If you’re considering remodeling your kitchen or upgrading your appliances, you might be wondering which type of cooktop is right for you. Both gas and induction stovetops cook beautifully, and each method has its own set of advantages and disadvantages. But if you’re looking for direction on which option is best for you, we’ve got you covered with all the information you need. We will go over the difference between gas and induction, and we will provide you with pros and cons for both so that you can make an educated decision.
What is Induction Cooking?
Induction cooktops have electromagnetic coils that transfer heat directly into metal objects through magnetic induction. Underneath the cooktop surface, there is a coiled copper wire. An electric current is passed through the copper wire which forms a magnetic current through the metal cookware, generating heat. The heat is generated in the pot or pan itself, not on the cooktop surface
Induction can bring more accuracy, and energy consistency. With induction, you get extremely precise temperature control, which allows more controlled cooking. When the cooktop is turned off, the heat transfer ceases instantly, which immediately stops the cooking process.
Induction cooking is also more energy efficient because there is no loss of heat in the transfer process. With gas cooking, extra heat is expelled and lost in the air, whereas with induction, the heat is only transferred directly into the cookware. This precise heating can lead to a much faster, more efficient cooking process. Induction ranges also use electricity, rather than natural gas, which makes them better for the environment.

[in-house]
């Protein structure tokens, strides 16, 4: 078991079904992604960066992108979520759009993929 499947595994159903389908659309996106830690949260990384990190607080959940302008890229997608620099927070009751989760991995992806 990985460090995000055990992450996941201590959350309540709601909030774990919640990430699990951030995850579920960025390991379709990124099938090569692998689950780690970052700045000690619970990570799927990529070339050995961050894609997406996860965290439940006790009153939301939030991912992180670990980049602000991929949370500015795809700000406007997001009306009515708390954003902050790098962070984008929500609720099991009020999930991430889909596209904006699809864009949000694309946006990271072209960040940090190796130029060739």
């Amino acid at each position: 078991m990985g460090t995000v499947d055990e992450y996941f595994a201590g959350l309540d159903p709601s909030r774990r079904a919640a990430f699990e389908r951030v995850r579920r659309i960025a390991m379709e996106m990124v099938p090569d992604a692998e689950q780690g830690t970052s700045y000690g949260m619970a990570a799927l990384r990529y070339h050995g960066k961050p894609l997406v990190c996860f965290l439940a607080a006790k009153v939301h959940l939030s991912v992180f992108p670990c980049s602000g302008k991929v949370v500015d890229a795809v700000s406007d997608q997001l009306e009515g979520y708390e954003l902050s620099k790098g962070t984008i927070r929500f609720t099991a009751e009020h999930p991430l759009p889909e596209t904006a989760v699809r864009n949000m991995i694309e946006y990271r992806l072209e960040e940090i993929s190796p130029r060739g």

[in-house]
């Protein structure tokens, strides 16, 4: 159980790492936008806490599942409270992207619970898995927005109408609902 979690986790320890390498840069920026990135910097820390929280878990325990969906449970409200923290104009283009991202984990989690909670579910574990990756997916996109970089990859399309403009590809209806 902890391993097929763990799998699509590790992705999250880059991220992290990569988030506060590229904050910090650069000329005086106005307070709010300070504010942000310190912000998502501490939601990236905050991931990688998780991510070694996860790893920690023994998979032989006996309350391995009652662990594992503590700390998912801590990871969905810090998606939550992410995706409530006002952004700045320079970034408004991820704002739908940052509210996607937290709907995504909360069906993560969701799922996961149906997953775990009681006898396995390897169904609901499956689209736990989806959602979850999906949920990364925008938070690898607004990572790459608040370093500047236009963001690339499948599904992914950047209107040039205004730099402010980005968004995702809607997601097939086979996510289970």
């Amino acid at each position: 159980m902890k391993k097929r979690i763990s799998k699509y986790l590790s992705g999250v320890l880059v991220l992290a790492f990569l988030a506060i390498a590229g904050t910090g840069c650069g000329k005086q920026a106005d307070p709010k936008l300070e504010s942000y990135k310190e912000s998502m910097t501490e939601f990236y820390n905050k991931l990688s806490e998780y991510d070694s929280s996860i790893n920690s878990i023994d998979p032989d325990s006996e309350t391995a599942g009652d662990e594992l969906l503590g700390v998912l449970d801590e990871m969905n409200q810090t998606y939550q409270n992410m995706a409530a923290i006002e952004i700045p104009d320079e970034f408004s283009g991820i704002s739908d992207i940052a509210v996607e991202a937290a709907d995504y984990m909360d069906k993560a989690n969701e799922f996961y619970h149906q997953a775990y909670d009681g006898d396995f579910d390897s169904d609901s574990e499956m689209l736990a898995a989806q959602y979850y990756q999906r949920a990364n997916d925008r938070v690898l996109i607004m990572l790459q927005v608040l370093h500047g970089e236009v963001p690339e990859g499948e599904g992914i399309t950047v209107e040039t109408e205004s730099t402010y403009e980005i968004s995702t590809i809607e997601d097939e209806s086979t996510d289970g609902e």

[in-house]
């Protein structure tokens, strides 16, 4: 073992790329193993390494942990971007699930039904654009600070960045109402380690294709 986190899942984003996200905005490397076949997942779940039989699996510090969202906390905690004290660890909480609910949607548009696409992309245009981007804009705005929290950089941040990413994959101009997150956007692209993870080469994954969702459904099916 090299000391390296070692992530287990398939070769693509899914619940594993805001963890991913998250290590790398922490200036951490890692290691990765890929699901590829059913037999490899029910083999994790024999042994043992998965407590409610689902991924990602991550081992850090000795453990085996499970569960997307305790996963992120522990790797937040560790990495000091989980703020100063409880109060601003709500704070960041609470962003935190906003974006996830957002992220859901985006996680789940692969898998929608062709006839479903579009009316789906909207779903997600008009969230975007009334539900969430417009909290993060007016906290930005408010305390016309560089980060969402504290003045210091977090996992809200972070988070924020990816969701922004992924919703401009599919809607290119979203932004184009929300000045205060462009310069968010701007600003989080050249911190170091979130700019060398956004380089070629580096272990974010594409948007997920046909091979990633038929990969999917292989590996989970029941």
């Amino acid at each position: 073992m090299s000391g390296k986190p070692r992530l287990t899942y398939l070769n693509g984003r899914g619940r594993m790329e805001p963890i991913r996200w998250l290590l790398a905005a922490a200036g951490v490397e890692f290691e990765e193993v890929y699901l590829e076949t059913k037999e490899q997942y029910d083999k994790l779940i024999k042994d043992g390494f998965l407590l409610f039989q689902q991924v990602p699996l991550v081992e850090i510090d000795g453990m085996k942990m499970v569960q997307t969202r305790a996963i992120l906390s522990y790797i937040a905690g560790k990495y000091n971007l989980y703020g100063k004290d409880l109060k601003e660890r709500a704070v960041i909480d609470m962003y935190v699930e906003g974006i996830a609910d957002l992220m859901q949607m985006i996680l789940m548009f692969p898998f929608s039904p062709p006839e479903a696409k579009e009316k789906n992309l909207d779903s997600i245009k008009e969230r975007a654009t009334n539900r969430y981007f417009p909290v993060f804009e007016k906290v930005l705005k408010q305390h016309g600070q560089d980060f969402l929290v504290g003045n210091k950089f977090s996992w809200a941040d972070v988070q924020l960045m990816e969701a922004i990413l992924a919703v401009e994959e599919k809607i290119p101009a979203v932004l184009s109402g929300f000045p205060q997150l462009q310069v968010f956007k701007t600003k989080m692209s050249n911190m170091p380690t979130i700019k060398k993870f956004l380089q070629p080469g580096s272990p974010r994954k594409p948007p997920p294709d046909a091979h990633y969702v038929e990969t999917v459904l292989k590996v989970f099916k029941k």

Another excellent feature of induction cooking is the fact that the cooktop itself never gets hot, therefore it is less of a fire hazard, and a much safer way to cook. Since there is no heat transfer, like there is for electric or gas. The entire surface of the cooktop remains cool to the touch. With induction, there are also no gas emissions into the air, so there’s no chance of the heat catching onto objects like dish towels or oven mitts. When the cookware is removed from the surface, it turns off, so you don’t have to be overly concerned if you forget to shut it off.
According to Chef David Rizzo at PIRCH, “Simply by touching two or three icons, I can get water to boil faster than gas. It’s safer to use with added features you won’t find on a gas cooktop.” Chef David continues, “Induction keeps the kitchen cooler than gas, and it is so much easier to clean than a gas cooktop, just to name a few benefits. I look forward to installing one in my kitchen the next time I upgrade.”
Because induction requires using electricity, cooking with induction is traditionally more expensive. Most cookware is compatible with induction cooking, like stainless steel cookware for example. However, you may need to swap out your older cookware with induction safe cookware, because induction safe cookware contains iron particles which interact with the electromagnetic coils, creating the heat. If you’re wondering if your older cookware will work with induction, you can simply test it with a magnet. If the magnet sticks to the bottom, it will work with induction cooking.
Cooking with induction can take some getting used to, so you may also experience a learning curve. Induction cooktops heat more quickly than other methods, so you must be careful not to overcook your food. With induction, you might not be able to char ingredients like you can with a gas cooktop. On gas ranges, you can char up vegetables or crisp up tortillas, but you might not be able to achieve those kinds of results with induction.
What's Needed to Install an Induction Cooktop?